Met takes bold steps to further increase trust and public confidence

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LONDON: Bold steps are being taken by the Met to accelerate our work to increase even further public trust and confidence in us – particularly among London’s black communities. “We have come a very long way over the last two decades, working with our many and diverse communities to build positive relationships, focus on what matters most to Londoners and recruit a workforce that reflects the city we serve”.

The Met wants all communities to have the same level of trust in us and aims to become the most trusted police service in the world. Lower levels of trust create challenges to keeping Londoners safe whether it is a reluctance to share information, to report crime, or to support our work to tackle violence.

Commissioner Cressida Dick)

Our job is to protect all of London’s communities and to do so with professionalism and empathy. Some of the most serious violent crime on our streets, often involving knives and guns, affects some communities more than others. Complex and societal reasons for this have meant this has been the case for far too long.

We are working with London Mayor Sadiq Khan and his team, in respect of the Action Plan published today, to further boost our ongoing work.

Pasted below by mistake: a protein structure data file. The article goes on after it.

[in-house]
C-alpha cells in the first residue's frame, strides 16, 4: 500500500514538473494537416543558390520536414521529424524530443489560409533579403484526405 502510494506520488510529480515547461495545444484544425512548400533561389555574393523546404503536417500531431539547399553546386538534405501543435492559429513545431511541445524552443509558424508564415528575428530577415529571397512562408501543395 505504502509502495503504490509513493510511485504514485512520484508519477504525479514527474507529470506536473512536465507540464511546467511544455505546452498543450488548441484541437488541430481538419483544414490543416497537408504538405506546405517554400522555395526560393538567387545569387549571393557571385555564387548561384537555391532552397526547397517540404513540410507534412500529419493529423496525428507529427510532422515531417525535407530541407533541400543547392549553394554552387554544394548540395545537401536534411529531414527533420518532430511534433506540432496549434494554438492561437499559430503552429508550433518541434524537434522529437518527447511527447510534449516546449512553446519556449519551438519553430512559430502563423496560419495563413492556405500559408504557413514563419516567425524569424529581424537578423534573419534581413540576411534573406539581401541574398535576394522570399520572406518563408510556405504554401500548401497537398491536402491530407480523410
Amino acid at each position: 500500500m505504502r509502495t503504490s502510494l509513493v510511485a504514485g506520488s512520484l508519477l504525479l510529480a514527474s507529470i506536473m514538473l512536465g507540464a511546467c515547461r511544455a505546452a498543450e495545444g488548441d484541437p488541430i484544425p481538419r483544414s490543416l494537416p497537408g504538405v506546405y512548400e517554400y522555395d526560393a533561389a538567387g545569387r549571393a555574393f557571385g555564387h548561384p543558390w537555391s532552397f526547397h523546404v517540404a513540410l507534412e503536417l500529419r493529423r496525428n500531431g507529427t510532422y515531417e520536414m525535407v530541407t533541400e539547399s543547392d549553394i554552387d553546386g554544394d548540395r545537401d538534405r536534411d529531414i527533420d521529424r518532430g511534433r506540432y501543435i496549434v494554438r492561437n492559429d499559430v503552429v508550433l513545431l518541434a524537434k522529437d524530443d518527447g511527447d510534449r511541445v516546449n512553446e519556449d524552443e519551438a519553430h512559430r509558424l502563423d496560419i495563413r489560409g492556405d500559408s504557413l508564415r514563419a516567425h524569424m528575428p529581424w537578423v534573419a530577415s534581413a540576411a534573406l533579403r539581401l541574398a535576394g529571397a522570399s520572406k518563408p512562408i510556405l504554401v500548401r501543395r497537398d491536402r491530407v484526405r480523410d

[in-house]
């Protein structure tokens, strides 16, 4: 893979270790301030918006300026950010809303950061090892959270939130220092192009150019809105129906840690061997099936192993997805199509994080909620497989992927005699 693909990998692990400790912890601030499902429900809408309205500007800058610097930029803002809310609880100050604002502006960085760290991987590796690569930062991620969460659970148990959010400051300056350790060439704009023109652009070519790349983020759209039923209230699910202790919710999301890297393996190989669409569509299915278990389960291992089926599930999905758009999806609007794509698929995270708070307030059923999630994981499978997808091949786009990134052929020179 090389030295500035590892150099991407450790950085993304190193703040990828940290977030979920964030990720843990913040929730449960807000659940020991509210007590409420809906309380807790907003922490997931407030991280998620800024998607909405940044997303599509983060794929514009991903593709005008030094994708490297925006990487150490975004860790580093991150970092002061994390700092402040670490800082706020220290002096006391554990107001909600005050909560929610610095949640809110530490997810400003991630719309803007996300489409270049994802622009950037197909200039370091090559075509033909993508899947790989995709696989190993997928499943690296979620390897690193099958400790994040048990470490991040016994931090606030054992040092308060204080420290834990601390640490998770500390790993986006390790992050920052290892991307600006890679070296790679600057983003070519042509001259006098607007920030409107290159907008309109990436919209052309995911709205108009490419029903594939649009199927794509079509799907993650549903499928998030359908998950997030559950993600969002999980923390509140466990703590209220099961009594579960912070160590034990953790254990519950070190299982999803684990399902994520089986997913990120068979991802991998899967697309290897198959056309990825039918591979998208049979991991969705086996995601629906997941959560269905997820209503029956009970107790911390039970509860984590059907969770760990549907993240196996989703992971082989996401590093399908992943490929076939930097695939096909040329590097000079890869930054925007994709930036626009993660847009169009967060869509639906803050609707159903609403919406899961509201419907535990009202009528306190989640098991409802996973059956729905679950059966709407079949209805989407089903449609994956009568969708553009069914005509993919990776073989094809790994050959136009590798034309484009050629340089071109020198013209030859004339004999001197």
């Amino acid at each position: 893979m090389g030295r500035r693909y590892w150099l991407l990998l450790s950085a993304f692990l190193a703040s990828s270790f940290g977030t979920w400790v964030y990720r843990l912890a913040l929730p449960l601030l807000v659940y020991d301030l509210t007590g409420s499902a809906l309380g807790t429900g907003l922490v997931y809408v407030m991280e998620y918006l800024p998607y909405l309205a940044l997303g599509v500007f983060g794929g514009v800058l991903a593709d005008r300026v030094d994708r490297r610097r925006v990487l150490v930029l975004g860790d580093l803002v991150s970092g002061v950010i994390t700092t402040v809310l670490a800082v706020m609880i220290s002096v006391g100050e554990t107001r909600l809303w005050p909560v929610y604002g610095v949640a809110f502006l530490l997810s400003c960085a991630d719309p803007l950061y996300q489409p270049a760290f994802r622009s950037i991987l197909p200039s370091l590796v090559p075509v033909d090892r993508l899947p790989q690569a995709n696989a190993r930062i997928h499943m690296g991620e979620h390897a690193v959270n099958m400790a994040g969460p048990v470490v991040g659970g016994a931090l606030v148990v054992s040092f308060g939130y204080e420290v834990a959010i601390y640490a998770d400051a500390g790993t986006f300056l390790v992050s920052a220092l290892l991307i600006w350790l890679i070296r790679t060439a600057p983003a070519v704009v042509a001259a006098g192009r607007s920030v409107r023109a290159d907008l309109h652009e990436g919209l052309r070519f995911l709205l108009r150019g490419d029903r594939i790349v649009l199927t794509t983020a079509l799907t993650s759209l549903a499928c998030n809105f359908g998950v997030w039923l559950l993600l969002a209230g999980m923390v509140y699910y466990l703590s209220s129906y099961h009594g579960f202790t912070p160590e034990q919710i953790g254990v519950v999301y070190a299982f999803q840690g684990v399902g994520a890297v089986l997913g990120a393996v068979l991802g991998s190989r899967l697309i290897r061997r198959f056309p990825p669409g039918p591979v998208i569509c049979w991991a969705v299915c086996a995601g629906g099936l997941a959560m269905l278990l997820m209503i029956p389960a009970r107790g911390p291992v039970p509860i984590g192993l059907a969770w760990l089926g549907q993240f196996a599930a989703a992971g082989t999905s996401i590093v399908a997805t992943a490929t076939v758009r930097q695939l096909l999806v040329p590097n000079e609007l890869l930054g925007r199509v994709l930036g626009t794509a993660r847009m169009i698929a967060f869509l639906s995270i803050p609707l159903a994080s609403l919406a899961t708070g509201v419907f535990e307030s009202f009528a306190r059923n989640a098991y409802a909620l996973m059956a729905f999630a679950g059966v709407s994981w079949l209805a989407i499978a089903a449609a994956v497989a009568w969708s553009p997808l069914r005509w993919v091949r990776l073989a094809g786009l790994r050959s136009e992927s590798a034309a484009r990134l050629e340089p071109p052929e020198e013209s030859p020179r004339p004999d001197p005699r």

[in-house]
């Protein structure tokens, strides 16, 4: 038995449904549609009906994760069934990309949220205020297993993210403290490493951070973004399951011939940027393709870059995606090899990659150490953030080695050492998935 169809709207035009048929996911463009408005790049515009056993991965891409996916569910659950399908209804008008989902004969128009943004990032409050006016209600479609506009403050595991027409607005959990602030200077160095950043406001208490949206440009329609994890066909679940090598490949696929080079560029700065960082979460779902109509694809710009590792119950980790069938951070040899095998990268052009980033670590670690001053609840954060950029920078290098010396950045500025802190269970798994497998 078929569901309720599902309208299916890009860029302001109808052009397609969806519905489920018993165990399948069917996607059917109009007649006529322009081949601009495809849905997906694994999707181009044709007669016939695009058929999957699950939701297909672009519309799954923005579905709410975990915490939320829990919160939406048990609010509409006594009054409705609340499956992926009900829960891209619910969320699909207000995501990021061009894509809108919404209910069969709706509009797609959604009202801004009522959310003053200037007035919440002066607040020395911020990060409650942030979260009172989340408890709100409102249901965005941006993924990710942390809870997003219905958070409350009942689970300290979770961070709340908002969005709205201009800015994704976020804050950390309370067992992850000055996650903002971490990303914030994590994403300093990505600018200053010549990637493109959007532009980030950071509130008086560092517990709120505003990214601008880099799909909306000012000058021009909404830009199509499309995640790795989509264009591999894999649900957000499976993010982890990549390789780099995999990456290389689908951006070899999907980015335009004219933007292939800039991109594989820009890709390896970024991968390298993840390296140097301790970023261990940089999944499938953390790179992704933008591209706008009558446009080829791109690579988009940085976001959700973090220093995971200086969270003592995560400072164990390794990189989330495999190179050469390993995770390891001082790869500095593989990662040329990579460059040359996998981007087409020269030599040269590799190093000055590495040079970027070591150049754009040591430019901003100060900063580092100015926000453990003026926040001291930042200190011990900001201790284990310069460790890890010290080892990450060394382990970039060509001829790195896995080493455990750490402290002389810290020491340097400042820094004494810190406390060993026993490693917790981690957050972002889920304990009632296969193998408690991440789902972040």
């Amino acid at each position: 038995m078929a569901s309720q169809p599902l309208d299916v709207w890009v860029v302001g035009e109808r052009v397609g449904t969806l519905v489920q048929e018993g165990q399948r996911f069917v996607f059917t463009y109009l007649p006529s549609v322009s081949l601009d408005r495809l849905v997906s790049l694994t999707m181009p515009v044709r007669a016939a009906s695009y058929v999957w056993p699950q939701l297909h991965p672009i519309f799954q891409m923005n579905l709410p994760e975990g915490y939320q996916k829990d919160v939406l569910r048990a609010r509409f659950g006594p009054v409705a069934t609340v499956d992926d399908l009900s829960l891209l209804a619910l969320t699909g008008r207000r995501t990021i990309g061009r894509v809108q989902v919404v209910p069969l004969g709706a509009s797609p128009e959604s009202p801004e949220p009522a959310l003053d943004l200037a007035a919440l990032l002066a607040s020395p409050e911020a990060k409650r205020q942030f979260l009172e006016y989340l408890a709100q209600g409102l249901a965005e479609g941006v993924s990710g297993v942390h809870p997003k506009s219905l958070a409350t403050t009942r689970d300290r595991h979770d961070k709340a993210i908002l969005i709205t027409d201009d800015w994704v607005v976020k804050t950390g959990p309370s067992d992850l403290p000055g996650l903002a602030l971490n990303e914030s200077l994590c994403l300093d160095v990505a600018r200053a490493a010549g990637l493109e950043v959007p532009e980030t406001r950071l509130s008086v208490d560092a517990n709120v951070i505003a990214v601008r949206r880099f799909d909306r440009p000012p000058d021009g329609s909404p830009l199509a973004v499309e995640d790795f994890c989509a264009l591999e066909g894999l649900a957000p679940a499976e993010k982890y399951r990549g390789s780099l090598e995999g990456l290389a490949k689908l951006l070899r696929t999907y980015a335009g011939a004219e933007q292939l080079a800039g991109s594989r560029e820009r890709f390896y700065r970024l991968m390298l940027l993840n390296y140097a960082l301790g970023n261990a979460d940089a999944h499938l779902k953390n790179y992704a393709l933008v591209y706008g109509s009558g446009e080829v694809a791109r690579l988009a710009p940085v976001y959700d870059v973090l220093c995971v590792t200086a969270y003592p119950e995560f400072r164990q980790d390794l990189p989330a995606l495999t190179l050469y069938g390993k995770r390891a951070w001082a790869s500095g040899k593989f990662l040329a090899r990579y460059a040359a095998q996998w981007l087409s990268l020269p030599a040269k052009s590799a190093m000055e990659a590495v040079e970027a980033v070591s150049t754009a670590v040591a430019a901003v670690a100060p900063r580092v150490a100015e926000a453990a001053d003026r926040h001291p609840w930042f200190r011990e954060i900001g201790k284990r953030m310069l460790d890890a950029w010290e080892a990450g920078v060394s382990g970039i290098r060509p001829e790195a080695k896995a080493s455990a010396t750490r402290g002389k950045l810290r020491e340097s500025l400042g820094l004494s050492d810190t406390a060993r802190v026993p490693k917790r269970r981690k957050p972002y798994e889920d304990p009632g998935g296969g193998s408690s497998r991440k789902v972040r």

We want the best people who can police London through their understanding of the city and local issues. We know there are benefits to focusing our recruitment efforts in London, so from Friday, 13th November, we will be re-implementing the London residency requirement for most entry routes to join us as a police officer.

Today, half of all Black, Asian and Minority Ethnic police officers in England and Wales – over 5,000, work in the Met. We have nearly 2,000 Special Constables of whom about 31% are from Black, Asian and Minority Ethnic communities and over 4,500 volunteer police cadets of which more than 43% are also from Black, Asian and Minority Ethnic communities. There are also nearly 10,000 police staff colleagues of whom over 26% are from Black, Asian and Minority Ethnic communities.

We want these numbers to increase further and have an ambition for Black, Asian and Minority Ethnic officers to make up 40% of all Met officers recruited from 2022. In addition, our ambition is to also increase the overall number of black officers in the Met and continue building on the success we have seen through our Outreach Recruitment Programme to encourage more black Londoners to consider a career in policing.

We also want more Black and Minority Ethnic sergeants and inspectors in the Met, and we want to build on the progress we have already made in eradicating disproportionality in our promotion processes through successful initiatives such as our positive action workshops for black officers. Ring-fenced funding of £400,000 from the Mayor will be used to support our work in this area further and to strengthen the career development support given to black officers so they are well-equipped and as well-supported as possible in progressing their careers.

Commissioner Cressida Dick said: “I want the Met to be the most trusted police service in the world. We have made a lot of progress over many years, but there is much more to be done. I have been committed to this work throughout my service as a police officer and that commitment is as strong as ever.